Brazil’s Bolsonaro family again linked to councillor’s murder
Latest evidence surfaces after inquiry into alleged graft scheme run by president’s son
Brazil’s senator Flávio Bolsonaro and his father President Jair Bolsonaro have rejected allegations of involvement. Photograph: Reuters
Public prosecutors in Rio de Janeiro have once again linked the family of Brazil’s far-right president Jair Bolsonaro to members of the criminal organisation believed to be behind the murder of a prominent left-wing member of the city’s council.
The latest evidence emerged after a series of raids earlier this week on premises linked to members of the Bolsonaro family as part of an investigation into an alleged kickback scheme operated by the president’s son Flávio when he served in Rio’s state assembly.
Prosecutors said they have concluded that bank accounts controlled by former police officer Adriano Magalhães da Nóbrega were used to launder money taken from the salaries of officials employed in Flávio’s office in the assembly.
Mr Magalhães da Nóbrega is the alleged head of the city’s Office of Crime criminal organisation. A militia mainly composed of serving and former police officers, the group is a prime suspect in the murder last year of councillor Marielle Franco and her driver. Mr Magalhães da Nóbrega’s wife and mother were both employed in Flávio Bolsonaro’s office in the assembly.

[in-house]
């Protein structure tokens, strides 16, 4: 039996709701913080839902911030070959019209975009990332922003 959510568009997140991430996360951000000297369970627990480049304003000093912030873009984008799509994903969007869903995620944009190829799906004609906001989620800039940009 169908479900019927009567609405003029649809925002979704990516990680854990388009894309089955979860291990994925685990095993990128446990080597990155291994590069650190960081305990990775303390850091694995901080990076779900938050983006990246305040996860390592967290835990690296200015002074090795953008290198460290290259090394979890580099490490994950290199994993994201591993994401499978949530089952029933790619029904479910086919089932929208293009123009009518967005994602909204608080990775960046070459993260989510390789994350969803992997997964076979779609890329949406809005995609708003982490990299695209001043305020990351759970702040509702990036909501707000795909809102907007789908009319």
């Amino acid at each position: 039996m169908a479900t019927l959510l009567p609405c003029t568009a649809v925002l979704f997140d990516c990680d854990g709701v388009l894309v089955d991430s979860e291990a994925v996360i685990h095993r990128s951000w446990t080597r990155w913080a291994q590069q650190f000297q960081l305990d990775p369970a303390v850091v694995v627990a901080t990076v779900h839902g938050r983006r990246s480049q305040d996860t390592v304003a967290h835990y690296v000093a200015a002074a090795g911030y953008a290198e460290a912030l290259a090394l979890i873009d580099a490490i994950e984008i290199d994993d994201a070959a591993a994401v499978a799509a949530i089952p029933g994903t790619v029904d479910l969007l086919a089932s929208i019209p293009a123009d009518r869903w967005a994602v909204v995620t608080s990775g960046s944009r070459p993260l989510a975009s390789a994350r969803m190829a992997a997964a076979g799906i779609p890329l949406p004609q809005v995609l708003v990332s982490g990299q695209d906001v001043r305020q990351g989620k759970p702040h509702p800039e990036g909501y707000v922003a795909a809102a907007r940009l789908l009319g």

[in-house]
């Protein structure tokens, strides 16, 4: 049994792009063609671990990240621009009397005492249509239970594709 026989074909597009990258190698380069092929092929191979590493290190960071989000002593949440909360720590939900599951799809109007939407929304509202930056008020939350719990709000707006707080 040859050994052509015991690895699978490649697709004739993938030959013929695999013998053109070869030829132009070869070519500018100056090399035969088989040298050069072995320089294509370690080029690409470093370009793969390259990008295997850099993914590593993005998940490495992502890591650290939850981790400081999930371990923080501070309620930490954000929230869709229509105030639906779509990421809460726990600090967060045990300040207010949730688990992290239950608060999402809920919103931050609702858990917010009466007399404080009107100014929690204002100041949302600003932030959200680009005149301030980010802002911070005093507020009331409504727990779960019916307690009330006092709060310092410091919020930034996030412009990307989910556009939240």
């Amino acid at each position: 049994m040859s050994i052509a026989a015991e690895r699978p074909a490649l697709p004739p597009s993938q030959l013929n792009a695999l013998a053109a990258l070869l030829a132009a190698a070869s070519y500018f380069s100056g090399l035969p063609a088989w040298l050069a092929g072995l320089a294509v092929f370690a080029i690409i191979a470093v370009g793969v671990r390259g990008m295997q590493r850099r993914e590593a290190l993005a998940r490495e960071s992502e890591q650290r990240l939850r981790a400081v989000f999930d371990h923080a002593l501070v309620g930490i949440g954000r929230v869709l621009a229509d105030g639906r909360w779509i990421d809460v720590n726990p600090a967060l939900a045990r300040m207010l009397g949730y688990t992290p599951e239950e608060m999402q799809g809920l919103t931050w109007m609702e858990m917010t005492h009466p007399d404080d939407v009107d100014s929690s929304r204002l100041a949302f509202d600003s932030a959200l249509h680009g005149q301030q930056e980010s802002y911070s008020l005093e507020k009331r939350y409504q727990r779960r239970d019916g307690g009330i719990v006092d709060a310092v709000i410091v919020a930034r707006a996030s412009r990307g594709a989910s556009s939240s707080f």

Gay, black and from one of Rio’s biggest slums, Franco was a rising force in Rio politics when she was murdered with her driver Anderson Gomes. In March two former police officers were arrested in connection with the crime. One of the men lives in the same gated community as Mr Bolsonaro, the president, in the west of Rio de Janeiro.
Flávio, now a senator in Brasília, previously backed an initiative to legalise Rio’s militias and was the only member of the state assembly to vote against posthumously awarding Franco the body’s highest honour.
Prosecutors presented evidence this week that Fabrício Queiroz, a friend of the president’s since their days in the military, received €445,000 in 483 deposits made by employees working in Flávio’s office which the president’s eldest son then used to buy apartments in Copacabana among other investments. A similar investigation into one of Mr Bolsonaro’s other sons, Carlos, who sits in Rio’s city council, is also understood to be ongoing, though no details have yet emerged.
Among the businesses accused of making payments to Mr Queiroz are pizzerias owned by Mr Magalhães da Nóbrega. A leaked July WhatsApp conversation implied Mr Queiroz, who worked as an aide to Flávio, felt he was not receiving enough protection from prosecutors from the Bolsonaros. Flávio denies any wrongdoing and in a video this week said the investigation was an attempt to attack his father. The president said he had “nothing to do” with the case.
The investigation into the senator looked to have been halted in July when supreme court president Dias Toffoli shocked judicial observers by issuing an injunction that denied prosecutors access to data from anti-money laundering authorities. But the investigation restarted after a vote by the full court knocked down Mr Toffoli’s injunction last month.